The fact that teenage girls get screamy, weepy crushes on entertainers is no news flash (sorry, Justin Bieber). It's been going on since Frank "Swoonatra" crooned his way into your great-grandmother's 13-year-old heart back in the 1940s. But Elvis Presley has always been the gold standard for girlish idol worship (sorry, Shaun Cassidy), and Bye Bye Birdie is the satirical musical tribute to that crazy time.
Now at the Porthouse Theatre, this production of the show that has become a staple of high schools everywhere has plenty of bright spots. But a pivotal role is a shade off, and that deflates some of the fun that usually provides the bounce to this throwback songfest.
Set in 1958, agent Albert Peterson is kvetching because his star rocker, Conrad Birdie, is heading off to the Army, just like the Pelvis did. But Albert's secretary and main squeeze Rose has a brainstorm: have Birdie record a song, "One Last Kiss," and arrange for the singer to give that kiss to a girl drawn at random from Conrad's rabid nationwide fan club.
As it turns out, the winner is Kim MacAfee from Sweet Apple, Ohio, and soon that whole tiny burg is jonesing for fame, since the ultimate kiss will be broadcast live on The Ed Sullivan Show.
With lively music by Charles Strouse and clever lyrics by Lee Adams, the slim Michael Stewart book is jolted to life at all the right spots. At least it is if the songs are executed crisply and with the right amount of go-for-broke fun.
Happily, this happens quite often, with the early song "The Telephone Hour" capturing the hormone-driven urgency of teenage gossip, going steady, and getting pinned. With the teen chorus spinning around on platforms, choreographer John Crawford helps set the stage for the euphoria and heartbreak to come. Another high point is "Honestly Sincere," sung with an amusingly repetitive lack of sincerity by Dan Grgic, who brings a much-needed whiff of sexual menace to Birdie.
The most challenging role is Albert, the agent who is conflicted on many fronts, trying to please Rose while dealing with his guilt-factory mother Mae (a spot-on Lissy Gulick). As Albert, the usually fine Nick Koesters doesn't quite have the light touch the role requires. This is particularly evident in "Put on a Happy Face," which he performs with warm concern rather than with daffy playfulness. With a notable lack of imagination both in the choreography and in the performance, this highlight tune feels more like a mandatory dance recital than an exuberant anthem to the giddy power of silliness.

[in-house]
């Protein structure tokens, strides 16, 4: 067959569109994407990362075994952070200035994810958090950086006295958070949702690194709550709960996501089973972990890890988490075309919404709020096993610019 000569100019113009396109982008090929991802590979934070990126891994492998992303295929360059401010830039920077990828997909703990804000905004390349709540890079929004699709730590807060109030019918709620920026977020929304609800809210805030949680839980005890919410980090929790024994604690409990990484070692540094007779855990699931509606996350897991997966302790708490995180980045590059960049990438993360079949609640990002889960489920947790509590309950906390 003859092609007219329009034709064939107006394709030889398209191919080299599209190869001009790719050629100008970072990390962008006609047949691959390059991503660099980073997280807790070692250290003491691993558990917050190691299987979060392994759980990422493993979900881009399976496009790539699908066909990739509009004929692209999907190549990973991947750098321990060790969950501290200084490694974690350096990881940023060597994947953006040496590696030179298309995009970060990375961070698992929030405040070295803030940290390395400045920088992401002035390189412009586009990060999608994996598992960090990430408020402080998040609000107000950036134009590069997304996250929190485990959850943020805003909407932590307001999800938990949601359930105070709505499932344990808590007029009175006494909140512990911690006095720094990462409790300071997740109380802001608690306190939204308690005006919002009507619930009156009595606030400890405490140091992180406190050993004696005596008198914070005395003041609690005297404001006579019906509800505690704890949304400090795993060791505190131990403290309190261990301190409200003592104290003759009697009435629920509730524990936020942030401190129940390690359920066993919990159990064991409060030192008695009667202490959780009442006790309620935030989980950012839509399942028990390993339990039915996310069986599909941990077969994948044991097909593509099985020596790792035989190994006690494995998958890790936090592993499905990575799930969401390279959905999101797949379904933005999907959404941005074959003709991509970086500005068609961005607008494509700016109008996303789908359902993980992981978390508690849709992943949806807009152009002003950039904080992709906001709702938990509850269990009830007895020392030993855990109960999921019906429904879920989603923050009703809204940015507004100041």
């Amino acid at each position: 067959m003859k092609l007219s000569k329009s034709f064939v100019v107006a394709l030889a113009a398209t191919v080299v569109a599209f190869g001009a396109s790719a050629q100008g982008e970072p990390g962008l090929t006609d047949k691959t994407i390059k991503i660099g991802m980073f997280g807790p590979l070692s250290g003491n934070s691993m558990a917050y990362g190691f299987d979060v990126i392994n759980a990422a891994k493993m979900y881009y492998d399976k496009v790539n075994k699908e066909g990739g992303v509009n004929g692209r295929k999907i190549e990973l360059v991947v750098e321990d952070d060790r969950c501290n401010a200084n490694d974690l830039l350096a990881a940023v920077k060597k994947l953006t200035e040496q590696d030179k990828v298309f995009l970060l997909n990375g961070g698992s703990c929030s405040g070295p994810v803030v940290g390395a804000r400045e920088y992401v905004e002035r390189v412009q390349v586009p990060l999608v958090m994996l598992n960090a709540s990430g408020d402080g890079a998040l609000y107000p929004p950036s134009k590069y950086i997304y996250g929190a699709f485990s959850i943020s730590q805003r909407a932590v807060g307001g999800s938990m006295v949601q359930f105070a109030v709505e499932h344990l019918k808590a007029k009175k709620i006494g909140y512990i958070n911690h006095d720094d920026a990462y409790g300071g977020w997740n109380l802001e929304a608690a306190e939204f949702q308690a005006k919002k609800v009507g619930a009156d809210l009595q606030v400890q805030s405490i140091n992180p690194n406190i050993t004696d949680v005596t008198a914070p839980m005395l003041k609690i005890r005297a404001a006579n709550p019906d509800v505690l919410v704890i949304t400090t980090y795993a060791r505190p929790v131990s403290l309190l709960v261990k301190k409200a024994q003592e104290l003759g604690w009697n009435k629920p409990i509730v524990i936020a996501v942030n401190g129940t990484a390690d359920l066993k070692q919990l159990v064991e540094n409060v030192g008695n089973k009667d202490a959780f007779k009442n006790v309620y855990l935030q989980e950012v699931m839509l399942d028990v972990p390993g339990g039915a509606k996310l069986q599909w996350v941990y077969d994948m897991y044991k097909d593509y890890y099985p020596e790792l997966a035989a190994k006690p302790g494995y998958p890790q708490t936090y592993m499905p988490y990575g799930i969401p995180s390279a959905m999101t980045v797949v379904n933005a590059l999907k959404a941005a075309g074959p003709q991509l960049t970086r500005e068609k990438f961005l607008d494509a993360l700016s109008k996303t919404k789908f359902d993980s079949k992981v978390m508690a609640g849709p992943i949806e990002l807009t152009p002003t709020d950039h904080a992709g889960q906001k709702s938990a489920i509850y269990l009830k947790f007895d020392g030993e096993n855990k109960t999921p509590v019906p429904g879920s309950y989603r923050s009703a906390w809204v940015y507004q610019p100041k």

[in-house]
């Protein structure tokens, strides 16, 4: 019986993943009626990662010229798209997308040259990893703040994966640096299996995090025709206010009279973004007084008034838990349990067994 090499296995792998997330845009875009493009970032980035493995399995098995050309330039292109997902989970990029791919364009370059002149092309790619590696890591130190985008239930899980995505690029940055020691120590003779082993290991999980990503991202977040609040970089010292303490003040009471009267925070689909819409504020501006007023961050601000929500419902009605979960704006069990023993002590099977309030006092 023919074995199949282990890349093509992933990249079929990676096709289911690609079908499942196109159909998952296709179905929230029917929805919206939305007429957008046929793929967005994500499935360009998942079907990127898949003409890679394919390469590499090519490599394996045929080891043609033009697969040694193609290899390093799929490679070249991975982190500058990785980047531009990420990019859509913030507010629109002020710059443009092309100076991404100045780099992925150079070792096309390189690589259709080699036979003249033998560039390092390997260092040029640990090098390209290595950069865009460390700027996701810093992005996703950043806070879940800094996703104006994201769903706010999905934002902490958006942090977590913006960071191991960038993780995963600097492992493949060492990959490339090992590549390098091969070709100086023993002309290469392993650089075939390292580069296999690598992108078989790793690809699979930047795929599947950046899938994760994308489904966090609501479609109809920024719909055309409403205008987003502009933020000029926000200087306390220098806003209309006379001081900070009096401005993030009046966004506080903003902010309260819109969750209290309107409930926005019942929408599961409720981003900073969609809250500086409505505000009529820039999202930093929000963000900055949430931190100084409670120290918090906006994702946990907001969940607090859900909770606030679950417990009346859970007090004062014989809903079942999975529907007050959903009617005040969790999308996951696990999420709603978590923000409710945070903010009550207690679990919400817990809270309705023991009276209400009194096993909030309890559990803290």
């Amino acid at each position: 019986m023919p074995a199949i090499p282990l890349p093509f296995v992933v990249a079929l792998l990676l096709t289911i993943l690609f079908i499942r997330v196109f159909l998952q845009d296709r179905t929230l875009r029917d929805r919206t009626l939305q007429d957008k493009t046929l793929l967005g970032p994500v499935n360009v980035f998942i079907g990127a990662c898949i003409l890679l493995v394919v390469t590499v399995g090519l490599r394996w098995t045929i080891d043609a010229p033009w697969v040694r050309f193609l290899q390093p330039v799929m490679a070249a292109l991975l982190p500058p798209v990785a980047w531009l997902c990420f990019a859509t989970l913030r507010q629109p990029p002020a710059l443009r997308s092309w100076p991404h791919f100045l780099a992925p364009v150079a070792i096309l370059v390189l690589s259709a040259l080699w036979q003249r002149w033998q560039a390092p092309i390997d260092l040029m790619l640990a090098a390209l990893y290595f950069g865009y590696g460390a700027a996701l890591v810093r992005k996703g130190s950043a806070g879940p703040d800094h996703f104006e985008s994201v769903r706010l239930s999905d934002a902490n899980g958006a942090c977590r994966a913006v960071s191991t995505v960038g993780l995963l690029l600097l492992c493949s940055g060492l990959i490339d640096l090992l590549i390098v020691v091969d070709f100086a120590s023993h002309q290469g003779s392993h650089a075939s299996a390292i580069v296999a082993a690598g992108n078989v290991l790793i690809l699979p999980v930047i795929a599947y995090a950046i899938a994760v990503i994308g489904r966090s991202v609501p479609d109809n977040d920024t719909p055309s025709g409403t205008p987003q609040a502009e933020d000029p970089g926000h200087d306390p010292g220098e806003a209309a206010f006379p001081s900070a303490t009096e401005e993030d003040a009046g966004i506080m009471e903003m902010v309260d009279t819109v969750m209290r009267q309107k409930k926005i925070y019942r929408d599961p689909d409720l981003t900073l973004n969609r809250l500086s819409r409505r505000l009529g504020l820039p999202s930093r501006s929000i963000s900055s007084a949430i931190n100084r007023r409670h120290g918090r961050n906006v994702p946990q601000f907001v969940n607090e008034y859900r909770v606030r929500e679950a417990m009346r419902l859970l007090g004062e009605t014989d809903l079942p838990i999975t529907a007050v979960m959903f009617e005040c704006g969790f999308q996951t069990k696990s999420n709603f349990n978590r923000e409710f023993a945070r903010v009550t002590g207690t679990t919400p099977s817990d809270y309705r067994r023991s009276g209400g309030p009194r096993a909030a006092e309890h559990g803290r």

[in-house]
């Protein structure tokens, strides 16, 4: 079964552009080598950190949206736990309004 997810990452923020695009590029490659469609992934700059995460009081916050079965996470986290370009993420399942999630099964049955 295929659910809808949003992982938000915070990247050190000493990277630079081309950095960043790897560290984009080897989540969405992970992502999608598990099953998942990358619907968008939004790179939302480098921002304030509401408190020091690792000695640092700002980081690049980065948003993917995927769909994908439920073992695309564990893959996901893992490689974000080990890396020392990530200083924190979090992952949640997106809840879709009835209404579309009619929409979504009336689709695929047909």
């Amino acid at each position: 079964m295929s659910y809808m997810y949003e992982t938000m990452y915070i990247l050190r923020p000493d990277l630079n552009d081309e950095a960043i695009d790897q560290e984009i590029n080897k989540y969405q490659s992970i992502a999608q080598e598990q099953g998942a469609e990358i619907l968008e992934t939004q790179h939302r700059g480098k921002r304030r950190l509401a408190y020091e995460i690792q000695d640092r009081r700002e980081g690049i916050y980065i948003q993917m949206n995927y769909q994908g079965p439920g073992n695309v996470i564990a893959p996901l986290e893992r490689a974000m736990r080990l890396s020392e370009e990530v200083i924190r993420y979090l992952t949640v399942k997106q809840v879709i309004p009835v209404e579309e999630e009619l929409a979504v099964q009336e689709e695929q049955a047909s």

Although she pushes a bit too hard in places, Sandra Emerick crafts a formidable Rose, fighting her way past Albert's cluelessness and his mom's Lou Dobbs-style bigotry, which was probably funnier back when it was written than it is now. Emerick's featured dance number, the "Shriner's Ballet," is hot enough to singe the fuzz on anyone's fez.
As the love-struck Kim, Cassie Rea sings powerfully and delivers just enough tender vulnerability to trigger her parents' concern. But once her dad learns that his home will be on the sainted Sullivan show, he goes all gaga in front of the cameras. Marc Moritz resists the urge to overplay Mr. MacAfee or channel Paul Lynde's snarky movie take on the role, especially in the song "Kids." He is ably supported within the family by Katherine Burke as his wife and Patrick Kennedy as son Randolph.
In smaller roles, Danny Lindenberger is affecting as Hugo, Kim's determined boyfriend, and Melissa Cotton has a comical moment as Gloria Rasputin, a floozy whom Mae met on the bus and decided would be a better secretary for sonny-boy than Rose.
The storyline says bye-bye to Birdie well before the end of the show, which is too bad, sending him off unceremoniously in disguise before the obligatory happy ending.
Even with the discordant racist twinges in the script, back from a time when comedian Bill Dana's doltish Mexican character Jose Jimenez was considered hilarious, Birdie continues to be a favorite in our Broadway musical canon. And this Porthouse production gives it a snappy, although less than perfect, staging.
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